Glenn Poch's Bottle Collecting Newsletter 9

Dec/Jan 96'
Newsletter #9

By now I am sure all of you are aware of all of those bottle related
sites around out there on the web, if you find a new site of interest be
sure to let me know so I can pass it on to everyone else! if you do not
know of any sites email me and I will be able to supply you with a few

Submissions wanted! I am sure many of you reading this newsletter collect
something in one form or another and undoubtably have some knowledge of
expertize in a field or subject.  I know that many collectors who have
just signed up with us specialize in insulators (I for one know nothing
on this field and would love to read an article on them).  These
submissions can be on any given glass related subject such as color,
condition, repairing, catagories, fields, digging stories, acquisitions,
show reports, etc. as long as it relates to the hobby.  So why not e-mail
me with a article or two and I will add it to the next newsletter, there
is just too much good information out there in peoples heads that need to
be shared!


Target Balls:

The sport of competive shooting saw the clay pigeon develop during the
1880's, prior to that gun competitions used blown glass round balls in a
wide array of colors.  These glass balls were approxamtely 2 3/4" in
diameter, and were all hand blown in a three-piece mold, they also have a
small round hole (slightly raised above the surface) where the blowpipe
was removed.  The earliest target balls date back to the 1840's but were
used primarly in the 1870-1880 period.  Many of these little historical
objects only have mold markings, but some are embossed with the
manufacture's name, some popular names at the time were Bogardus, Ira
Paine, Gurd & Son, WW Greener, and NB Glass Works. Some also had dots and
diamond patterns that were supposed to make the bullet break the glass
easier and not bounce off the smooth surface.  They were made in America,
England, and Canada.  All of the target balls are hard to find as is the
case with anything made to be destroyed!  Common to Rarest colors in this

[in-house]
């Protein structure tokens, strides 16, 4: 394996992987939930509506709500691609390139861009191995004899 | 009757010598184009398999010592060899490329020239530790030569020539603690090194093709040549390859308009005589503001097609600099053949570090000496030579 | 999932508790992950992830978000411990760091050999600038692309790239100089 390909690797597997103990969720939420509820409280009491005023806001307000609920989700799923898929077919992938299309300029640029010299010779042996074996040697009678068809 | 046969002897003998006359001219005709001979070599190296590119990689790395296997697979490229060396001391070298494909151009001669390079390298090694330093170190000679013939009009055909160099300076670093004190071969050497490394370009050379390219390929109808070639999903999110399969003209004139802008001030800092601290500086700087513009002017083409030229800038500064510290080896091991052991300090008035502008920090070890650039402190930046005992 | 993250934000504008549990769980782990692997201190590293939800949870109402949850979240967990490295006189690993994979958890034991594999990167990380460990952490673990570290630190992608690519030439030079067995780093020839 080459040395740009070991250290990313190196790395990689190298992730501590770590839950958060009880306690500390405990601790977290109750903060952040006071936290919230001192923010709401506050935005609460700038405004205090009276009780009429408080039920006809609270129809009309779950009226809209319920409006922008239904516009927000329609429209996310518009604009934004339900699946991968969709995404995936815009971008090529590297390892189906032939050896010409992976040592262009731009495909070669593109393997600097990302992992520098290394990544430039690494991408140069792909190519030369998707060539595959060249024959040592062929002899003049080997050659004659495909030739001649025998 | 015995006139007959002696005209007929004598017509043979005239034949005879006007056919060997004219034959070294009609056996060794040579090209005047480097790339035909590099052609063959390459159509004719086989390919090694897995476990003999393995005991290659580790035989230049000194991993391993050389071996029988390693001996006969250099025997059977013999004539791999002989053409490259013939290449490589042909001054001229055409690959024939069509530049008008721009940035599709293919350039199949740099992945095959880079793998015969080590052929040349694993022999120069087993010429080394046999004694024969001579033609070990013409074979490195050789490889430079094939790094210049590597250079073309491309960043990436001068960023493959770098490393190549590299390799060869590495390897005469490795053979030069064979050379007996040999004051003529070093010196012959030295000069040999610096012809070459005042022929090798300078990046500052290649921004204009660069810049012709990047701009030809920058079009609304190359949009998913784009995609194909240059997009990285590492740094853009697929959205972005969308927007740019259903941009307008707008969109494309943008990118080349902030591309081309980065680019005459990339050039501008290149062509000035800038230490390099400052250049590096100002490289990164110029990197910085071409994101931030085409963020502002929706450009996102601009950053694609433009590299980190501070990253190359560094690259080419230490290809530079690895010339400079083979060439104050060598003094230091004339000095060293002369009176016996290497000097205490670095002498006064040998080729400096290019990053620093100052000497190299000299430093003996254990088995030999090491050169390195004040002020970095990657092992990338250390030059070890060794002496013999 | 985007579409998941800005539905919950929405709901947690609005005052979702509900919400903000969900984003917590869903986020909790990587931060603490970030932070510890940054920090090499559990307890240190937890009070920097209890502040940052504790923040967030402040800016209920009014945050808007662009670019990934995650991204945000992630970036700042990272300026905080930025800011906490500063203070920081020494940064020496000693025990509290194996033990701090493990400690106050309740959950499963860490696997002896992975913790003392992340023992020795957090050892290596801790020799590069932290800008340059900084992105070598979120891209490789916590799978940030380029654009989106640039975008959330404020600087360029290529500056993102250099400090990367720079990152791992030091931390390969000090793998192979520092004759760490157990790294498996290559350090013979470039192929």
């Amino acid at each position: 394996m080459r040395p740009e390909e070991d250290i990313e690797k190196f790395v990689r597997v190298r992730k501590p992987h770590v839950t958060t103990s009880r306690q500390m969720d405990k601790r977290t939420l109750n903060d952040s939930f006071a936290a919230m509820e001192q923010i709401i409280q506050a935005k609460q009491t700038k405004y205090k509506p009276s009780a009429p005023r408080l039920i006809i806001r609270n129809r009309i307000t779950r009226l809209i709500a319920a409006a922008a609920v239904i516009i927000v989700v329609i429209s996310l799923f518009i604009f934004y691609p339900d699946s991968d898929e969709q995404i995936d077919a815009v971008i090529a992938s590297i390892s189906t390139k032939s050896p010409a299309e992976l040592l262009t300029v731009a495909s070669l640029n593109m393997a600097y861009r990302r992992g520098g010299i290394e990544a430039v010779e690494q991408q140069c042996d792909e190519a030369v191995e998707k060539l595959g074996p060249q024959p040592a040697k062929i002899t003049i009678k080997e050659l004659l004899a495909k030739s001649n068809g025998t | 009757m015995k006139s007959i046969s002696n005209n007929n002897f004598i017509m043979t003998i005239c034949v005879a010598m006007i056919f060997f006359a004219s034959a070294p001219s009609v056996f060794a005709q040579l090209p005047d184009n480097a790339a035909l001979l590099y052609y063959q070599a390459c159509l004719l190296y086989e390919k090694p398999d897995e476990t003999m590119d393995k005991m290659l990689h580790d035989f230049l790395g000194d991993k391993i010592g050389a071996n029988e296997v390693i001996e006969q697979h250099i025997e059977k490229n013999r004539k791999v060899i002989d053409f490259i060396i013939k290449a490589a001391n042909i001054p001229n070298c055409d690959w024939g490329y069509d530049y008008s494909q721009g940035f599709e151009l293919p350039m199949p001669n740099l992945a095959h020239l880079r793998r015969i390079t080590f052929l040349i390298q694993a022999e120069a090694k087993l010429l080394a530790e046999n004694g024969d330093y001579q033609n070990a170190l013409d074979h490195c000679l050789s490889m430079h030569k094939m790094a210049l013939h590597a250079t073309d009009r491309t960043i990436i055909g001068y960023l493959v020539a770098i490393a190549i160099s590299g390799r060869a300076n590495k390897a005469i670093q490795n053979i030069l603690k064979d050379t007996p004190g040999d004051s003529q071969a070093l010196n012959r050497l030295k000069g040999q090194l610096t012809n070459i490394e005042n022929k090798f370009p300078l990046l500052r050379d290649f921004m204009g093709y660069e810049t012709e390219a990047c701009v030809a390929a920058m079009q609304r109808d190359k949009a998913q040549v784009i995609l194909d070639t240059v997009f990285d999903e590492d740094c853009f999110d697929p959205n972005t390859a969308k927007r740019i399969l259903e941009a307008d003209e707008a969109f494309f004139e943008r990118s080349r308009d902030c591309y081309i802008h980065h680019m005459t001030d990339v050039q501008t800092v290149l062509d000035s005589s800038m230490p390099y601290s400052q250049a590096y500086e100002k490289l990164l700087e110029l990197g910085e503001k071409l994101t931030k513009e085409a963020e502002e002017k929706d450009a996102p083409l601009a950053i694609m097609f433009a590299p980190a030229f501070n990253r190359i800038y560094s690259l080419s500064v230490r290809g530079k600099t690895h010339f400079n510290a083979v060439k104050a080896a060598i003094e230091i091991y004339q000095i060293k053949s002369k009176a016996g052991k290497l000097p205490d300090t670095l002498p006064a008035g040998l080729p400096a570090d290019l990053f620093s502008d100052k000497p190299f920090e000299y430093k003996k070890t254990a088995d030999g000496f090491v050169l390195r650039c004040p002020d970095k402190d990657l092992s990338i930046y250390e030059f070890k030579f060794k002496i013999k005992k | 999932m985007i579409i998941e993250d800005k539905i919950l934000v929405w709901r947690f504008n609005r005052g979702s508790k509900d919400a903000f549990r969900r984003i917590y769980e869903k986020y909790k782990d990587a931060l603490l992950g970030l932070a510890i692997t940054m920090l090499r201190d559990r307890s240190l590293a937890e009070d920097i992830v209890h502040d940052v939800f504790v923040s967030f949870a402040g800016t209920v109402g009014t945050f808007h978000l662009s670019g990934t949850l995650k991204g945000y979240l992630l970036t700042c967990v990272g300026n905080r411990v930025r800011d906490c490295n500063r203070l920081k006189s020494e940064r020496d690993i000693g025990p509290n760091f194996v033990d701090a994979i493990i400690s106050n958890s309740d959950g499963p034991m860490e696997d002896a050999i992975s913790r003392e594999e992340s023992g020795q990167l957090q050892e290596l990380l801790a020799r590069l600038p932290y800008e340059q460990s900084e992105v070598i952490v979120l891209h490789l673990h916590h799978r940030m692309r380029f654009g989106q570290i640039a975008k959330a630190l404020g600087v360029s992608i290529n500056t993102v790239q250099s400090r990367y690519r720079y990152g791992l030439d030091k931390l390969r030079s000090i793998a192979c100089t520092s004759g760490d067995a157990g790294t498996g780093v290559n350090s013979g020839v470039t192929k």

order Blue,Amber,Purple,Green,Aqua, and Clear.


This Bottle Not to Be Sold or Taken (?????)
This Bottle Must be Returned (?????)

On many pre-1900 bottles you will find these words embossed on several
differnt bottles mainly (soda and beer).  What is the true meaning to
this strange message? The bottle was indeed sold at the time of purchase
for the contents it contained, so how can this contradictory statement
make sense?  Well, the true purpose of this embossing was to discorage
people from taking the bottles and not returning them or even worst
selling the bottles to other bottlers in the local area.  Bottles in the
West and Mid-West had few glass houses and needed to import bottles from
east coast glass factories, this in-turn took day's and even weeks in
many cases for the shipment of these glass gems to arrive, this led to
the dimisize of many small time manufactor's and stores.  Many times the
bottles were embossed in such a way that it was easily recognizable that
it belonged to a certain company.  Some bottles are even marked Stolen
From: ..., without the glass bottle their product was worthless, since
sales would not be possible.  So next time you see a bottle marked with
the word's (Stolen, Not to be Sold, Return) you can think of the
intersting history associated with those bottles!


Bottle Trivia - first person who writes back with all the correct answers
will have an honarable mention in the next newsletter!

1) name all of the companys who produced true cabin shapped bitter
bottles embossed "bitters"

2) true or false - soda bottles can be found in smooth bases, graphite
pontils, and open pontils?

3) When (date) did the first bottling machine come into play?

4) Which beer company marketed ruby red bottles?

5) What Year will we the Federation of Historical Bottle Collectors hold
their Bottle Expo?

6) What is the record price held for flask sold within the past two years?

* answers will be in next month's issue!


Ryan, Savanna Georgia - cobalt iron pontil soda, good condition $140.

Hexagonal Blue Posion bottle (Not to be taken) several sizes $15 each.

Figural whiskey cigar amber $45-

Figural whiskey gun amber (original cap) great condition $85-

Many Philadephia Soda's - e-mail for info

Large drugist display bottle (once had a label under glass (no label)) -
in mint condition with label would bring over $500., without still a
pretty piece of early glass - $65-

Wanted bottles of fine quality: figural bitters, inks, early
scents/perfumes, cup plates, witch balls, and some whimseys.

Happy Collecting,


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